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A Case for the Early, Mid-Week Interview

When scheduling interviews, hiring managers are generally accommodating. They understand that all candidates have different schedules and usually give them a choice as to when they can come in for an interview. So the next time you’re given that choice, should you just squeeze it in wherever it fits into your schedule? If you really want the position, you might want to give it more thought than that.

Schedule it early!

Of course, if you’re truly the right candidate for the role, you’ll likely be picked anyway—but every little bit of planning helps when preparing for the interview, starting with the time you schedule it for. And studies are repeatedly suggesting that early morning interviews give candidates the best opportunity to make a lasting impression.

Think about it. When are you most receptive and intuitive: at the beginning of the day or an hour to quitting time? The same goes for hiring managers; on interviewing days, they usually see numerous candidates and can get tired after several hours of back-to-back interviews. In addition, they may have the misfortune of meeting with a candidate with a poor attitude earlier in the day, and may unintentionally bring the negativity into their next meetings.

However, if you take an earlier slot, you may be the standard that other candidates are held to. You’ll be able to meet with a refreshed interviewer who has yet to meet with many other candidates. Likewise, you’ll be alert and ready to go, and most likely less nervous than you’d be if you had to spend your day anticipating an interview and overthinking it.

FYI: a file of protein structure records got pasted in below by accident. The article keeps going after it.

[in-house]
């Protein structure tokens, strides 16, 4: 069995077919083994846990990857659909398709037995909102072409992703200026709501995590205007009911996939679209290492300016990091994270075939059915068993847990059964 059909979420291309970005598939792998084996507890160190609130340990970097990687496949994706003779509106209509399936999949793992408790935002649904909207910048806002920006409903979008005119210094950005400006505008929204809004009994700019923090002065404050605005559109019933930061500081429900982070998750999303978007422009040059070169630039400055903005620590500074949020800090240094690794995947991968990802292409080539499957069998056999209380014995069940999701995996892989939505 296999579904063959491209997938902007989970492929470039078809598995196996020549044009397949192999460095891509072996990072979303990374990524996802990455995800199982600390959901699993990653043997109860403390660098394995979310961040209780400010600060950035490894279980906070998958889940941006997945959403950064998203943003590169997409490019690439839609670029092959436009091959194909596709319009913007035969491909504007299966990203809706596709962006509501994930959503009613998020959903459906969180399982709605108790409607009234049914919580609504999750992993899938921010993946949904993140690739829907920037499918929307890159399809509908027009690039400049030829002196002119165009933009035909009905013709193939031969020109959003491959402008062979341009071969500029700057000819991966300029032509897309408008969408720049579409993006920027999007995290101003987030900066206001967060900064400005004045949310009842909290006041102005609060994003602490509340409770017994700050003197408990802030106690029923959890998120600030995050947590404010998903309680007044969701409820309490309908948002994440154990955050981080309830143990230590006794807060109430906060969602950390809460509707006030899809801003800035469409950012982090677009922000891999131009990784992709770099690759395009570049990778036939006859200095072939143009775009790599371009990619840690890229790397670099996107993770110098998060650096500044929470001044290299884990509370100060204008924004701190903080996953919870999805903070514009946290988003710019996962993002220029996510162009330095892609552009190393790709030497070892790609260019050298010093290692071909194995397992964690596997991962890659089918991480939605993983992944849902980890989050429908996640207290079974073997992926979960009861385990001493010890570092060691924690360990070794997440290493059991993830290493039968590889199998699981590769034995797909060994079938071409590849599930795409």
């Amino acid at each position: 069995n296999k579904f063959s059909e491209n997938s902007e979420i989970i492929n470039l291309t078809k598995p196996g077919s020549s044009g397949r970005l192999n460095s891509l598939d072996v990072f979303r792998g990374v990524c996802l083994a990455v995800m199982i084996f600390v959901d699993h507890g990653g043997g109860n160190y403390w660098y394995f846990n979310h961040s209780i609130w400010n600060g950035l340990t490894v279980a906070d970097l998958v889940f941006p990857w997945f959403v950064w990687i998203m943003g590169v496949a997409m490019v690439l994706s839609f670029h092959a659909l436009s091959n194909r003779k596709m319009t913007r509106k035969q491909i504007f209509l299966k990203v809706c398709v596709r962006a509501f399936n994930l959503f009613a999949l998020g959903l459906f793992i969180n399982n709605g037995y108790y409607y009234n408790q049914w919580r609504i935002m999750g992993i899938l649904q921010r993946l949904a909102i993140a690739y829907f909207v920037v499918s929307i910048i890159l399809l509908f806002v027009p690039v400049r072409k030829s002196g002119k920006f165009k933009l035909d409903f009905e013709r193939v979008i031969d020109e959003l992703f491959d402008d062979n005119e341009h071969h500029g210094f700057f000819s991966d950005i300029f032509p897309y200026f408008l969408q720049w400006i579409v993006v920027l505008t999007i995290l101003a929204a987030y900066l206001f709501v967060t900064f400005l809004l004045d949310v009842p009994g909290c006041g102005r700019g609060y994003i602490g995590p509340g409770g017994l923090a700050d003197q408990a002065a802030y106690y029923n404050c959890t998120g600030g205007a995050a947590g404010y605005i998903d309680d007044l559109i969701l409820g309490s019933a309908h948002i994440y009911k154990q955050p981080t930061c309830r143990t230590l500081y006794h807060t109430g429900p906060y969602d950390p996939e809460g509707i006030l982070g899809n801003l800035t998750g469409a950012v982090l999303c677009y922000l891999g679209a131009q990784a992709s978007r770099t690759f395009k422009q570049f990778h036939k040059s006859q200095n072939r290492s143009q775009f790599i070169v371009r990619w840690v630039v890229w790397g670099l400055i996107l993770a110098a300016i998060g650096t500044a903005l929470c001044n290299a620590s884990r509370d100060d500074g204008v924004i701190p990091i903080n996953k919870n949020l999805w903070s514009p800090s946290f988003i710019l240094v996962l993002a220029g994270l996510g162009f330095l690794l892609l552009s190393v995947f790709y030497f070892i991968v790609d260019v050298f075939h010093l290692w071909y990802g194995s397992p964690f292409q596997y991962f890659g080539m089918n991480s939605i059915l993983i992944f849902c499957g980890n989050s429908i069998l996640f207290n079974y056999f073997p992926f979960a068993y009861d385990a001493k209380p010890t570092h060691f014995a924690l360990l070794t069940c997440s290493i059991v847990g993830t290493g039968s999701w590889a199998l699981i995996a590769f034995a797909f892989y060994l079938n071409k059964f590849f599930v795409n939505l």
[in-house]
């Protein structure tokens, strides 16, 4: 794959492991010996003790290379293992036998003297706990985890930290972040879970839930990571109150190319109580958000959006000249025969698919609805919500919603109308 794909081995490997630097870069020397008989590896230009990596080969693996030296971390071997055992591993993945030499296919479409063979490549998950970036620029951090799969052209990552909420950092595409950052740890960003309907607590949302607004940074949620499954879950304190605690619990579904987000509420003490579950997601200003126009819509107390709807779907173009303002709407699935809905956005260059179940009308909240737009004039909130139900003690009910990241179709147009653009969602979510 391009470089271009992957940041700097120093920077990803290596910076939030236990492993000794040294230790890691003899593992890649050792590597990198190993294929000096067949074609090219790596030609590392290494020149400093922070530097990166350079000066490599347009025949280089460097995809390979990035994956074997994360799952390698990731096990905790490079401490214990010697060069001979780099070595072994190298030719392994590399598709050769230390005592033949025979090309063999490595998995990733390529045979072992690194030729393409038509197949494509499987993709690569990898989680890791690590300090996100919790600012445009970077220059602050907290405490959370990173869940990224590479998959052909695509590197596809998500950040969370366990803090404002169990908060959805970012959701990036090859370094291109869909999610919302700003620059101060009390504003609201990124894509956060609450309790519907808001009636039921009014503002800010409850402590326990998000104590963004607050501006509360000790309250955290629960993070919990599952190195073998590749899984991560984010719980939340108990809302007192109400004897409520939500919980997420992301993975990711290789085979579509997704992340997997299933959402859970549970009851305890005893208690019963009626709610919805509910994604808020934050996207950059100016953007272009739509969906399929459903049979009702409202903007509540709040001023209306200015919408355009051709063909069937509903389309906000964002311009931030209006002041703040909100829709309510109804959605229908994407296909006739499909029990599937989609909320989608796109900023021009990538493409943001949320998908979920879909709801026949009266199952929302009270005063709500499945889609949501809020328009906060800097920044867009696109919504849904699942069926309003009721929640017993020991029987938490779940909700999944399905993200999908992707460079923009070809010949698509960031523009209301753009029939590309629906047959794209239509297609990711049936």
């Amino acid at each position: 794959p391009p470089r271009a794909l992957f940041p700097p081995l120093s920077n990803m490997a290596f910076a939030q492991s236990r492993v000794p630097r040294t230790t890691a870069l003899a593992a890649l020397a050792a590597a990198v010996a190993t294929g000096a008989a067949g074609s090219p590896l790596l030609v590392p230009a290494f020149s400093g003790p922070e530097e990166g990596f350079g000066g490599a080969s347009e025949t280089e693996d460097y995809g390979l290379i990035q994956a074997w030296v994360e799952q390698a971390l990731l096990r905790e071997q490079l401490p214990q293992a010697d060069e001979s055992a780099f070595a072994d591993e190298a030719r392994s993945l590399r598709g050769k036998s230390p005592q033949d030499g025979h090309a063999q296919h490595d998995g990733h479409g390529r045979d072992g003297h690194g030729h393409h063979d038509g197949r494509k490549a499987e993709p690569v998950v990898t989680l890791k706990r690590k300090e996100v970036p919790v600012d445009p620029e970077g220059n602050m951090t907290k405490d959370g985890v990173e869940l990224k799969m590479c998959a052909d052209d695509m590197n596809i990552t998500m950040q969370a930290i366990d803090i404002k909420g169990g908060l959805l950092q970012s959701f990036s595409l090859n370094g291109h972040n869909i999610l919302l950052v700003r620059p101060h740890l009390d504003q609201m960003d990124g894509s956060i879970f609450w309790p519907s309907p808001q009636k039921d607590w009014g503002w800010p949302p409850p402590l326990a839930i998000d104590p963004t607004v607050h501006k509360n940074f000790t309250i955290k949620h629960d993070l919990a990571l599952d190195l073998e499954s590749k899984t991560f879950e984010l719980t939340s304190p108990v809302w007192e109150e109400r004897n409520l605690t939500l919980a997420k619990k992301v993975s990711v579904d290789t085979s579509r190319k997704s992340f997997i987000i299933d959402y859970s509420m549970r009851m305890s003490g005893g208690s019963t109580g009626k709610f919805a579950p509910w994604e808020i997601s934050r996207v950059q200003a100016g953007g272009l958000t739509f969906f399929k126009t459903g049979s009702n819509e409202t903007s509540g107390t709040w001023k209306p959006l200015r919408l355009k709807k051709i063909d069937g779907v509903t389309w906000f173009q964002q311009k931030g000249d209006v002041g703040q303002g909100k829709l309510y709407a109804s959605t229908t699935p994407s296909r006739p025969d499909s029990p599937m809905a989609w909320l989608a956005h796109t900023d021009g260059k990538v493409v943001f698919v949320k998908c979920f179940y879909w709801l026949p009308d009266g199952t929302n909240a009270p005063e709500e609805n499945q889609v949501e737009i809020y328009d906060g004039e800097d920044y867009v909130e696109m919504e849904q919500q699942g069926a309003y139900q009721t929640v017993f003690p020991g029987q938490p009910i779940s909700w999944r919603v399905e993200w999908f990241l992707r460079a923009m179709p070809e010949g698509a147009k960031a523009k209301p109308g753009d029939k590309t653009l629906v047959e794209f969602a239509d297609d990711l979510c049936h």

If you have to schedule a later meeting time, consider the slot right after lunch time. Directly before lunch, the interviewer might be thinking about break or may feel burnt out. But schedule something directly after lunch and you’ll both feel reenergized and ready to get to work.

Stick to mid-week.

When you’re ready to schedule your interview, you should also keep the day of the week in mind. Early morning interviews are best, but what’s likely to happen if you schedule one on a Monday? Monday mornings are usually fraught with interruptions and distractions as everyone catches up from the weekend. Likewise, Fridays are usually not the best option, because many have their eyes on preparing for the weekend and are not wholly present.

If you schedule your interview for an early morning on a Tuesday or Wednesday, you’re most likely to have the interviewer’s attention and avoid interruptions and factors that are otherwise out of your control. The professional you are meeting with will be in the more determined mindset of the early workweek and ready to hear you out—and may even extend your meeting if there’s time and they’re wowed enough!

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